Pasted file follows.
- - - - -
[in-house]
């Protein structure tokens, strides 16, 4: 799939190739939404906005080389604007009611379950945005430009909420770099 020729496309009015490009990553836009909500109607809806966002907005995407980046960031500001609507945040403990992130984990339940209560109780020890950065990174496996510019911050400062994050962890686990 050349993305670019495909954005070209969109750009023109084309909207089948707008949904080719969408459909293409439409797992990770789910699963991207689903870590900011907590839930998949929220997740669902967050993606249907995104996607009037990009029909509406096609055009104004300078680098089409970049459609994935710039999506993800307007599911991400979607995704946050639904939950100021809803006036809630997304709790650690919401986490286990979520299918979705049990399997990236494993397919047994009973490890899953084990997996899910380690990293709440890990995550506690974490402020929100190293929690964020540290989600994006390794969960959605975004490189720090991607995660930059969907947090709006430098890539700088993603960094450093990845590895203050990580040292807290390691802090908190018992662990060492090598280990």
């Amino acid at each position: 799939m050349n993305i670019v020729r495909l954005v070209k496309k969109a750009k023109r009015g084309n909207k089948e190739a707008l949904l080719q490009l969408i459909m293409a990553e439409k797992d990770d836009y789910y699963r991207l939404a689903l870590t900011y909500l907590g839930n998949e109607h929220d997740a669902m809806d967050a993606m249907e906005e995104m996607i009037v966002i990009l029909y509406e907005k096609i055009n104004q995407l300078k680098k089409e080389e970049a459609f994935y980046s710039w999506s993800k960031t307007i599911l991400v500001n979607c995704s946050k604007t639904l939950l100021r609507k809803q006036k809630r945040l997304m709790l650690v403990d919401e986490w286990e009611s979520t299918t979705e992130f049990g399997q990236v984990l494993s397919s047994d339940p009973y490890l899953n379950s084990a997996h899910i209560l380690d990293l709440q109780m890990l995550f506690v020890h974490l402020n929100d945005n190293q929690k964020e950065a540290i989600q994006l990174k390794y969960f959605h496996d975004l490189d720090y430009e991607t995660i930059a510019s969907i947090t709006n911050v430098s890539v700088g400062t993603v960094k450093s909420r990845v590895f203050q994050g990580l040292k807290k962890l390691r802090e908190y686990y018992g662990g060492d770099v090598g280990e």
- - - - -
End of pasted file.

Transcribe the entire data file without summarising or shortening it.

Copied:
[in-house]
């Protein structure tokens, strides 16, 4: 799939190739939404906005080389604007009611379950945005430009909420770099 020729496309009015490009990553836009909500109607809806966002907005995407980046960031500001609507945040403990992130984990339940209560109780020890950065990174496996510019911050400062994050962890686990 050349993305670019495909954005070209969109750009023109084309909207089948707008949904080719969408459909293409439409797992990770789910699963991207689903870590900011907590839930998949929220997740669902967050993606249907995104996607009037990009029909509406096609055009104004300078680098089409970049459609994935710039999506993800307007599911991400979607995704946050639904939950100021809803006036809630997304709790650690919401986490286990979520299918979705049990399997990236494993397919047994009973490890899953084990997996899910380690990293709440890990995550506690974490402020929100190293929690964020540290989600994006390794969960959605975004490189720090991607995660930059969907947090709006430098890539700088993603960094450093990845590895203050990580040292807290390691802090908190018992662990060492090598280990």
């Amino acid at each position: 799939m050349n993305i670019v020729r495909l954005v070209k496309k969109a750009k023109r009015g084309n909207k089948e190739a707008l949904l080719q490009l969408i459909m293409a990553e439409k797992d990770d836009y789910y699963r991207l939404a689903l870590t900011y909500l907590g839930n998949e109607h929220d997740a669902m809806d967050a993606m249907e906005e995104m996607i009037v966002i990009l029909y509406e907005k096609i055009n104004q995407l300078k680098k089409e080389e970049a459609f994935y980046s710039w999506s993800k960031t307007i599911l991400v500001n979607c995704s946050k604007t639904l939950l100021r609507k809803q006036k809630r945040l997304m709790l650690v403990d919401e986490w286990e009611s979520t299918t979705e992130f049990g399997q990236v984990l494993s397919s047994d339940p009973y490890l899953n379950s084990a997996h899910i209560l380690d990293l709440q109780m890990l995550f506690v020890h974490l402020n929100d945005n190293q929690k964020e950065a540290i989600q994006l990174k390794y969960f959605h496996d975004l490189d720090y430009e991607t995660i930059a510019s969907i947090t709006n911050v430098s890539v700088g400062t993603v960094k450093s909420r990845v590895f203050q994050g990580l040292k807290k962890l390691r802090e908190y686990y018992g662990g060492d770099v090598g280990e």